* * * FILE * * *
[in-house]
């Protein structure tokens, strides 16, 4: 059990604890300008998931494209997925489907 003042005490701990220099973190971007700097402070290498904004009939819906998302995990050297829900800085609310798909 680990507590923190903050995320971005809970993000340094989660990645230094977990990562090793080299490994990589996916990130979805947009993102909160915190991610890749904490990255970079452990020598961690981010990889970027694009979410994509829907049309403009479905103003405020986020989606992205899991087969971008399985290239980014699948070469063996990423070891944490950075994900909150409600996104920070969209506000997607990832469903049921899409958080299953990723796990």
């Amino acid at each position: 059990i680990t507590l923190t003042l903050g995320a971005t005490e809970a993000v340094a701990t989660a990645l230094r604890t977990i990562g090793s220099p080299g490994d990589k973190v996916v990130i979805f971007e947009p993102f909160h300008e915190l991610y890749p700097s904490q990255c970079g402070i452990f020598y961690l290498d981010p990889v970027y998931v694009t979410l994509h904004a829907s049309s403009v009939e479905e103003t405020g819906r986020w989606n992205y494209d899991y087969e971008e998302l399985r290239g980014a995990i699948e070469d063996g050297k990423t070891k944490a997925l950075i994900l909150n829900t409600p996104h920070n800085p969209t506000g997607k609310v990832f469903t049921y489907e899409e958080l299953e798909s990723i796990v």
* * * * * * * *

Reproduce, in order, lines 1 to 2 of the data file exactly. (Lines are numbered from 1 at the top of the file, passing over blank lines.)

[in-house]
């Protein structure tokens, strides 16, 4: 059990604890300008998931494209997925489907 003042005490701990220099973190971007700097402070290498904004009939819906998302995990050297829900800085609310798909 680990507590923190903050995320971005809970993000340094989660990645230094977990990562090793080299490994990589996916990130979805947009993102909160915190991610890749904490990255970079452990020598961690981010990889970027694009979410994509829907049309403009479905103003405020986020989606992205899991087969971008399985290239980014699948070469063996990423070891944490950075994900909150409600996104920070969209506000997607990832469903049921899409958080299953990723796990």